Known as Persia until the 1930’s, it is no secret that Iran has had a tumultuous past. After WWII Iran’s monarch, the Shah, assumed total power of the country, and made brutal attempts to force it into a more western mould. Iran did modernise, industrialisation grew, illiteracy reduced, public services improved, as did the treatment of women. For all that this sounds positive, the speed of the changes caused problems, as did the repressive nature with which these changes were brought about, and the Shah was far from popular. Issues of corruption as the Shah bought unnecessary arms and accepted inappropriate development schemes from the West, and got very rich on the back of petro-dollars while most of the country got very poor, didn’t help his public image. Attempts to ban the chador failed as many devout women refused to leave their houses uncovered. After the bloody revolution in the late 1970’s, the people backed a return to a very religious way of life – however, few realised how oppressive the new regime would be.Ayatollah Khomeini stepped into the Shah’s shoes, initially with the encouragement of much of the West, but immediately began to turn Iran into an Islamic state with all the brutality of the Shah. Since Khomeini died in 1989, Iran has been on a more even keel.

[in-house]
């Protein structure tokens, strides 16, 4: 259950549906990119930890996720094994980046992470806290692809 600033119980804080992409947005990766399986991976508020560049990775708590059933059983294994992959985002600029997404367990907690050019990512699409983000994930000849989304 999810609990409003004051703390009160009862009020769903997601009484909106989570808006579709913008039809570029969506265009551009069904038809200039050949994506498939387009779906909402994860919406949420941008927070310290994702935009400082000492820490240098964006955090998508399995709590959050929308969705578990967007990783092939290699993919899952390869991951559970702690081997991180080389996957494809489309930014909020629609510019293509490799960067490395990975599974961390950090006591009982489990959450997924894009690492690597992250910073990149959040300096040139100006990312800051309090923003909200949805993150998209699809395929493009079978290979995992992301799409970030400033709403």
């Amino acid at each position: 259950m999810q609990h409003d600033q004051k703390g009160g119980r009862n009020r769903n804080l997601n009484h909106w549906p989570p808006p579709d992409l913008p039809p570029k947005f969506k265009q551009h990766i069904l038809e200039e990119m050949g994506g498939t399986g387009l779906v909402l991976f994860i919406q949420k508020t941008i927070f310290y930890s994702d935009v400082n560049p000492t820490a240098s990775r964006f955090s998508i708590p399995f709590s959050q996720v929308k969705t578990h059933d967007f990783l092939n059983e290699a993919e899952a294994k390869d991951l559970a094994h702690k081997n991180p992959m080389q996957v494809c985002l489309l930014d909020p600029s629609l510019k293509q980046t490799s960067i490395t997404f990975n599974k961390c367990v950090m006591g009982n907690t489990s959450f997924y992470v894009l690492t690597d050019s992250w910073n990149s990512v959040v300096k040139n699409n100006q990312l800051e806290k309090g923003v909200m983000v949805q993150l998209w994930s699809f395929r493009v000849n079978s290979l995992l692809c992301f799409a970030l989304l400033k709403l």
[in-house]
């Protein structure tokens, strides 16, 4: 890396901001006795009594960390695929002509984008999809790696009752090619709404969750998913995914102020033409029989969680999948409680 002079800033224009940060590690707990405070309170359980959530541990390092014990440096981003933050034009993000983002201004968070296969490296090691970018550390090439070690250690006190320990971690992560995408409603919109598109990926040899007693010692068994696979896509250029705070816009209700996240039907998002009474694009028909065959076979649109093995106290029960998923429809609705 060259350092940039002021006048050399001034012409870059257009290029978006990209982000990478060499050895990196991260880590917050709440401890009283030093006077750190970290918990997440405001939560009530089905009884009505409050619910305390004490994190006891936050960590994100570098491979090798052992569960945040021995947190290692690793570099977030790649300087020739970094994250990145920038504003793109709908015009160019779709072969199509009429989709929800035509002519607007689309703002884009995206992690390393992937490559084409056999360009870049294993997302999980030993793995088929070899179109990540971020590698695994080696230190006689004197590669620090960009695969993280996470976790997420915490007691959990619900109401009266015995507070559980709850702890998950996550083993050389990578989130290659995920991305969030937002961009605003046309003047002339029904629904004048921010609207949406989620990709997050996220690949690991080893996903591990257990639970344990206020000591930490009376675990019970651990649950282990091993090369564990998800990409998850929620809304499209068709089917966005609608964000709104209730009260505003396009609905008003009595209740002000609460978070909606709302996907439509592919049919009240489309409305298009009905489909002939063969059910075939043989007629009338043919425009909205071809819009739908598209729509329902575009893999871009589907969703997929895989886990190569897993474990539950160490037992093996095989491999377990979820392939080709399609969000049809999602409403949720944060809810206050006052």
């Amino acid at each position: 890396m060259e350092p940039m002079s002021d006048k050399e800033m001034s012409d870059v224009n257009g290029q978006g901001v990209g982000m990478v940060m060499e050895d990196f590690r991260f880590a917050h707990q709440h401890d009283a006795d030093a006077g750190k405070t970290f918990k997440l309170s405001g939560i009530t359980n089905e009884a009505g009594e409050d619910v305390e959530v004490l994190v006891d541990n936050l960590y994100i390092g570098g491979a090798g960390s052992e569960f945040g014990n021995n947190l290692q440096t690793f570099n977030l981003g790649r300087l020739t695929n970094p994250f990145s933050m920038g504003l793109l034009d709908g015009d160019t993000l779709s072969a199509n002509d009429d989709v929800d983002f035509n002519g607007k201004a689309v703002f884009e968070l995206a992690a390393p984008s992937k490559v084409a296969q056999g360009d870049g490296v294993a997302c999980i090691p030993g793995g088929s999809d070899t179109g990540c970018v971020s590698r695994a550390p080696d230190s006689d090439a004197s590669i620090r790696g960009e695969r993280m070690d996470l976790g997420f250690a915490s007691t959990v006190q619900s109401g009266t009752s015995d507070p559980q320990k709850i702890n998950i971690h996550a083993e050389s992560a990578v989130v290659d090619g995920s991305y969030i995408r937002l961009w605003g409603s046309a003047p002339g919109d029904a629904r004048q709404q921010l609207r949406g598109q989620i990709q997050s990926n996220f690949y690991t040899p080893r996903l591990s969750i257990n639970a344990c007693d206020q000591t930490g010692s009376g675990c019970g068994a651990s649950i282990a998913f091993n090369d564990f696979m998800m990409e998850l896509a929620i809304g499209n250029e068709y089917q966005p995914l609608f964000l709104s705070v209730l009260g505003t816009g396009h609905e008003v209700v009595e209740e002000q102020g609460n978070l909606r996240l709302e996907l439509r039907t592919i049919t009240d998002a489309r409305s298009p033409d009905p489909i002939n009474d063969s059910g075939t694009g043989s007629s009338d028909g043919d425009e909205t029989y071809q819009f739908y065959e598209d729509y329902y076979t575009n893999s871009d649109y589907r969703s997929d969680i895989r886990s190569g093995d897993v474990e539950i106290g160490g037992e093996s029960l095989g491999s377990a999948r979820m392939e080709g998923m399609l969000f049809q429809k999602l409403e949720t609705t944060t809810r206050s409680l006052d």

The country of Iraq was formed by the British in 1920, after their occupation of the area during World War I. Part of the reason that Iraq has experienced so much turmoil this century is because the creation of Iraq lumped together many different tribal groups, races and religions. Like Iran, Iraq was a monarchy until 1958 when it became a republic for ten years before becoming a dictatorship. From the beginning of the 1970’s the government took control of the money being made from oil, and therefore had control over the distribution of this wealth through the rest of Iraq’s economy. Of the three countries, Iraq has had most contact with the West – and this is visible in the availability of alcohol, the profusion of Western-style entertainment and the amount of women in employment.